Years ago my hubby gave me a copy of Bartlett’s Quotations, which I can lose myself in for hours because there are so many wise and thoughtful things said throughout the ages. It’s tucked onto the “most important” reference shelf on my desk along with my Flip Dictionary. But, the other day, I read a quote on-line about “doing.” I loved what it had to say and instead of reaching for Bartlett’s I stayed on the computer. Using Google, I ended up at brainyquote.com and found out it was attributed to Leonardo daVinci, who definitely had quite a bit of experience in doing.
So, of course I read everything that Leonardo had to say about life, the universe, and everything. Although we can’t meet this genius doesn’t mean we can’t glean something from him in our time. And then I wondered, “What did Michelangelo have to say? Anything quotable?”
Because Michelangelo is mentioned and admired by Grace in Winging It! And he’s going to make an appearance in book two and I was mulling over what would happen in that scene. What did the artist think about? Would there be quotes to help me to bring him to life on the page?
So guess what quote popped up first on the site.
“I saw the angel in the marble and carved until I set him free.”
At any rate, he said many other wise and wonderful things, and then I started to wonder if he might say one of these to Grace.
You know what? I think he just might.
Is everybody feeling in the holiday spirit? I hope so.
I am (feeling in the holiday spirit, that is.), so I’ve decided to give away a sleigh full of books. If you have a Kindle Fire, or Paperwhite, or app feel free to stop by Amazon on the schedule below to pick up your copy.
Seasons and Holidays – is FREE RIGHT NOW through 12/15
Colors – Will be FREE 12/18 – 12/22
Opposites – Will be free 12/16 – 12/17 and again on 12/23, 12/24 and Christmas Day.
Winging It! — Will be FREE 12/14 – 12/17
My Wishful Thinking – Will be FREE 12/20 – 12/23
Hope you enjoy the books and this version of the classic by Michael Bublé. Happy Holidays, Everyone!
Just a quick note to let you know I have a post today over at the group blog YA INDIE. I blogged about how writers can connect with readers on Goodreads. This is my second post over there. The first post dealt with why I like to blog and how to think about topics.
If you’re a writer you don’t need to be YA or INDIE to find useful ideas and tips, so head on over. I’m enjoying this group blog as a new way to connect with other authors, and if you’re a reader not a writer, you might still find some really cool new authors, so you’re invited to the party, too.
I really wanted to hit this milestone of 10,000 books sold in my first year and missed it by about a month. Oh, well.
It’s really small potatoes compared to a lot of authors, but it makes me happy. So…. thank you, readers!!
Before he was Cinna in The Hunger Games, Lenny Kravitz was an incredible rocker. Actually, he’s still an incredible rocker, but some of you may only know him as an actor, and you really owe it to yourselves to get to know his music.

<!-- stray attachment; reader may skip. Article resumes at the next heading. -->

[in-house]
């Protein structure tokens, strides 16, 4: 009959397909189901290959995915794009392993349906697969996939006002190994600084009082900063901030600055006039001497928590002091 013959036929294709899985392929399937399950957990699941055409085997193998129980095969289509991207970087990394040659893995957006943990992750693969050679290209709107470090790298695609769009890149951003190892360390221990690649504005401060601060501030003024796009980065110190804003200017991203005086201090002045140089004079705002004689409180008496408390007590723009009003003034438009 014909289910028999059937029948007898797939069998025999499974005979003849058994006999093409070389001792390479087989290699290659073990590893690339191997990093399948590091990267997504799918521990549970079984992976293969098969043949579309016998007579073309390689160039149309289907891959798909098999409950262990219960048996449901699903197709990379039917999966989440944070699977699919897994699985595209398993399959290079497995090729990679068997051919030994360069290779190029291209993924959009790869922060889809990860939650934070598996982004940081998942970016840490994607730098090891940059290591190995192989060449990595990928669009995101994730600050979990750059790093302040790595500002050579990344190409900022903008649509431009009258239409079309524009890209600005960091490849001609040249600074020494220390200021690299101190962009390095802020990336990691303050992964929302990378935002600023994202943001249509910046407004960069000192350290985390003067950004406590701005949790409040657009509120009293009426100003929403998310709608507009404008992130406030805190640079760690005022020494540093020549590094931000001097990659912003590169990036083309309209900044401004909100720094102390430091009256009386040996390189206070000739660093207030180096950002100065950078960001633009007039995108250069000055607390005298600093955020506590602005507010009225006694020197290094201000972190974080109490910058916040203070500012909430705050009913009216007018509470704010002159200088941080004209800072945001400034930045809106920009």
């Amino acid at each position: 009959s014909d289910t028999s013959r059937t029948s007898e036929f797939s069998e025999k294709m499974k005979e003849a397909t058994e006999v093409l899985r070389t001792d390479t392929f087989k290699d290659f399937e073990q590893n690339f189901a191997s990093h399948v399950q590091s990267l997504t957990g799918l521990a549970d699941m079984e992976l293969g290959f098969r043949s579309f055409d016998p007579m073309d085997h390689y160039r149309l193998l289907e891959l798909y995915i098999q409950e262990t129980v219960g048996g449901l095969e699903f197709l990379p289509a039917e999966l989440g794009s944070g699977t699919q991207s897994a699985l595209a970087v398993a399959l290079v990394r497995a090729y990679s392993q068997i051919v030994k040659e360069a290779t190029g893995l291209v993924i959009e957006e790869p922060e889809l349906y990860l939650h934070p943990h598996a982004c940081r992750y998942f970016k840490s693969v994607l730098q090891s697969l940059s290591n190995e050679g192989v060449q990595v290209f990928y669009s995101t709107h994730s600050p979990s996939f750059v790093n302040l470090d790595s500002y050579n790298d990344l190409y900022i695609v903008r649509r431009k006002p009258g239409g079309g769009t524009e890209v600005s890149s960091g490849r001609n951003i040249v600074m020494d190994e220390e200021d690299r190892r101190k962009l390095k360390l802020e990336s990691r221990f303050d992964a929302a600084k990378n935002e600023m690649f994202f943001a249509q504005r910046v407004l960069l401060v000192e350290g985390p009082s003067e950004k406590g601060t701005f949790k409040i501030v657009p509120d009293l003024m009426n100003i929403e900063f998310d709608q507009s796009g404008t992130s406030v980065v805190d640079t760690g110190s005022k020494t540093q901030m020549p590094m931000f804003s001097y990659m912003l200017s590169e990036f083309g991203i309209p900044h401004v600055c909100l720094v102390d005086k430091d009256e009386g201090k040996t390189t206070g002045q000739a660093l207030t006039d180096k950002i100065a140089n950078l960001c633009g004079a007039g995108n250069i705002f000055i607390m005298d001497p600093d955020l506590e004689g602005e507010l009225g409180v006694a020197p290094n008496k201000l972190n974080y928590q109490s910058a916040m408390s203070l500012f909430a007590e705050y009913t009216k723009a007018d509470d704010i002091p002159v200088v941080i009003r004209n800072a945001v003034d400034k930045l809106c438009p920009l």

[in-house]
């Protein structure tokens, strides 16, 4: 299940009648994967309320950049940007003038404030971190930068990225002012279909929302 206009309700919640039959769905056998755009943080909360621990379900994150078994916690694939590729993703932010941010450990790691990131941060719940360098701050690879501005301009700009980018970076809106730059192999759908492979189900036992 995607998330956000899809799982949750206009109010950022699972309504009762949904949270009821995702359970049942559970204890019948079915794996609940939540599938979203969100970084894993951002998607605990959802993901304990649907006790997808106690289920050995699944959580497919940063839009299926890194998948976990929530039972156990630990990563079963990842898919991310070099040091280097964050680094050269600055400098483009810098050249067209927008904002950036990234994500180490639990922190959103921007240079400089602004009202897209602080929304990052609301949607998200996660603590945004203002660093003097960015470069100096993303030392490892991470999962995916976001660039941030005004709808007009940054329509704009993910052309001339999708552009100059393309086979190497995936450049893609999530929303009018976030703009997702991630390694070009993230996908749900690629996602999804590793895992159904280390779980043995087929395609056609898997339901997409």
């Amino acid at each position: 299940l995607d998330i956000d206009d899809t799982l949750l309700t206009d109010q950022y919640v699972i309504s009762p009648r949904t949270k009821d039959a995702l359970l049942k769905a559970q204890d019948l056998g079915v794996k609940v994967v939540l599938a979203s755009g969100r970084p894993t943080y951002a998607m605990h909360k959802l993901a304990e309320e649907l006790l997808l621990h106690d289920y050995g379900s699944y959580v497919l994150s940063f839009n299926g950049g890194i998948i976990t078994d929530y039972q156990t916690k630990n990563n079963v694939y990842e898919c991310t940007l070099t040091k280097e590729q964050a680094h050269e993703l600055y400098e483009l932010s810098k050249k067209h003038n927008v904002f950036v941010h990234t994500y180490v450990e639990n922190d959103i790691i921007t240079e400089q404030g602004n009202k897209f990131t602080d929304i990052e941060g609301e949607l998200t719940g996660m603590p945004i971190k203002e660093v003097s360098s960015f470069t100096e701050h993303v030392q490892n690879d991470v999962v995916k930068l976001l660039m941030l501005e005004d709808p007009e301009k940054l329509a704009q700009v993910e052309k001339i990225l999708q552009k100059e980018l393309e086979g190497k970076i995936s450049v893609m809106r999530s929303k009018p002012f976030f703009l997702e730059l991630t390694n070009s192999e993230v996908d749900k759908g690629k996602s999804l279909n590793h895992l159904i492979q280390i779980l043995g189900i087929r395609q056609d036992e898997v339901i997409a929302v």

So, why is “Fly Away” this Monday’s song?
Well, because it’s always, always always, been a favorite of mine. And, I’ve always thought it’s the perfect song for Grace from Winging It! She wants her wings for exactly this reason!
Also, I have to fly away today, making this post much shorter than normal. I’m off to finish some work on a newsletter that’s about to go out to the folks on my mailing list. If you haven’t signed up yet click here. I absolutely will not spam you. If I do things right, it’ll be about twice a year that I send an update on upcoming releases.
Even if you don’t want to clickety-click, you should make time to watch this video of ”Fly Away”. The audio is not quite as good as the original, but it’s waaay cooler. Promise.
It seems like I always include fantastical things in my books, so these three things seemed–I don’t know…interesting.
Dolphins Talk — In Dolphin Girl, Jane speaks with the dolphins. I don’t know if you saw this piece on the TODAY Show about the beluga whale named NOC (pronounced No Sea), who learned how to vocalize in a lower octaves, which sound remarkably human. Here’s a link to YouTube where you can listen to the whale’s conversation. I wonder what he’s saying? Any guesses?
Guardian Angels Exist — In Winging It!, Grace is an Angel-in-Training who is skipping school to try to earn her wings while serving as an apprentice. In yet another clip from the TODAY Show, here’s a real-life guardian angel. In fact, I’m writing a new story for Grace where she spends a bit of time in the hospital with her Assignment. Look for Gifted! soon.
Wishes Granted — In My Wishful Thinking, Logan and her best friend Emily share a genie, who grants anything they desire. Sorry but I don’t have a clip from TODAY (yet). But I did have a few wishes granted. Namely that the proof of the paperback arrived today and it’s ready to go and the ebook is already for sale at Amazon. And! My Wishful Thinking is a POTW (Pick of the Week) by Orangeberry. All in all, some nice wishes granted.
In my last post, I mentioned that Lo, the main character from My Wishful Thinking looked like Katy Perry, and probably this song is why.
The story is set during the summer before Lo’s senior year of high school and a critical scene happens on July 4th. Plus, there are a bunch of ways the genie, Eugene, resembles a firework. This song is upbeat and inspirational, so why do I always tear up when listening?
Maybe I’m thinking about Lo.
If you’re interested, there’s a giveaway over at Goodreads for MWT. Just head here to enter.
It seems absolutely amazing to say this, given that I thought it was doomed to be a dusty drawer book. While it’s been awhile since I was a new parent, I can’t help but think how much all the ups and downs of this past year are like having a new baby. So, here are some of the similarities I’ve noticed.
1. Sleepless nights.
Coming up with scenes for the next book? Remembering something you forgot to do? A Kindle Select free run, anyone? Are these the things that woke you up or kept you up? They were for me.
2. Checking to make sure the baby is alive.
The book equivalent of tiptoeing into the nursery is signing into KDP to check your sales. If you hit refresh-refresh-refresh, you probably were the type of parent that would wake your baby just to make sure.